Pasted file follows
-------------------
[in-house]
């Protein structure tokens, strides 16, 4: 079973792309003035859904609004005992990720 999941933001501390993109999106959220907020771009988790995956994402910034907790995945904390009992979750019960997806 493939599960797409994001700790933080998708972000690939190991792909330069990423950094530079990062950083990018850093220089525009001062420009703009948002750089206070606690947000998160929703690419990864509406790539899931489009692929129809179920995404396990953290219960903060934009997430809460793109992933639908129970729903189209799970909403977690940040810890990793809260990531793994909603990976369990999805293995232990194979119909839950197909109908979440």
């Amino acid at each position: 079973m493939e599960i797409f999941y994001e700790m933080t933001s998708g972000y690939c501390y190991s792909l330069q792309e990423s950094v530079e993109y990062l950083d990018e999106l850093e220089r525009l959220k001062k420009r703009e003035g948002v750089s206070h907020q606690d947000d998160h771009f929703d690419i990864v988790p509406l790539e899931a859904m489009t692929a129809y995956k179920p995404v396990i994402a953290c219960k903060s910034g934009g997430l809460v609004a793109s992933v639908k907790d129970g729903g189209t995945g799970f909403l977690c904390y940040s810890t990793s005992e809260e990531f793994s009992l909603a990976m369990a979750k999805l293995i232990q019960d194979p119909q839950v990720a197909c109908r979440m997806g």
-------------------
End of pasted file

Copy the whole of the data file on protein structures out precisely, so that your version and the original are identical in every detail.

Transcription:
[in-house]
């Protein structure tokens, strides 16, 4: 079973792309003035859904609004005992990720 999941933001501390993109999106959220907020771009988790995956994402910034907790995945904390009992979750019960997806 493939599960797409994001700790933080998708972000690939190991792909330069990423950094530079990062950083990018850093220089525009001062420009703009948002750089206070606690947000998160929703690419990864509406790539899931489009692929129809179920995404396990953290219960903060934009997430809460793109992933639908129970729903189209799970909403977690940040810890990793809260990531793994909603990976369990999805293995232990194979119909839950197909109908979440």
């Amino acid at each position: 079973m493939e599960i797409f999941y994001e700790m933080t933001s998708g972000y690939c501390y190991s792909l330069q792309e990423s950094v530079e993109y990062l950083d990018e999106l850093e220089r525009l959220k001062k420009r703009e003035g948002v750089s206070h907020q606690d947000d998160h771009f929703d690419i990864v988790p509406l790539e899931a859904m489009t692929a129809y995956k179920p995404v396990i994402a953290c219960k903060s910034g934009g997430l809460v609004a793109s992933v639908k907790d129970g729903g189209t995945g799970f909403l977690c904390y940040s810890t990793s005992e809260e990531f793994s009992l909603a990976m369990a979750k999805l293995i232990q019960d194979p119909q839950v990720a197909c109908r979440m997806g």